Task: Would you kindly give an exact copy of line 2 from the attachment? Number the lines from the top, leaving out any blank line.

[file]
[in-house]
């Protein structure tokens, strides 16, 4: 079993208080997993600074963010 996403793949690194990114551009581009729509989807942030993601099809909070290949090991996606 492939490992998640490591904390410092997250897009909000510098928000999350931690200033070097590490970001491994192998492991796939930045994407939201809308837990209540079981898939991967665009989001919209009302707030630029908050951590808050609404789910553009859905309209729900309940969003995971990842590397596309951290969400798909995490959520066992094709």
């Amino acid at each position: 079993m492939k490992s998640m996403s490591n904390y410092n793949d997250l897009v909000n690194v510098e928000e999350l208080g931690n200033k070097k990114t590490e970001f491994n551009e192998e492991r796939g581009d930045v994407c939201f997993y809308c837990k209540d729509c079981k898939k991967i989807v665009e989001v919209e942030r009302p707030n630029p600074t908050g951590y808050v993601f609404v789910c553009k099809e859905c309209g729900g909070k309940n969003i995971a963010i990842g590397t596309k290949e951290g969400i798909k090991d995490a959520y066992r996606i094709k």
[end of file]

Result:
């Protein structure tokens, strides 16, 4: 079993208080997993600074963010 996403793949690194990114551009581009729509989807942030993601099809909070290949090991996606 492939490992998640490591904390410092997250897009909000510098928000999350931690200033070097590490970001491994192998492991796939930045994407939201809308837990209540079981898939991967665009989001919209009302707030630029908050951590808050609404789910553009859905309209729900309940969003995971990842590397596309951290969400798909995490959520066992094709």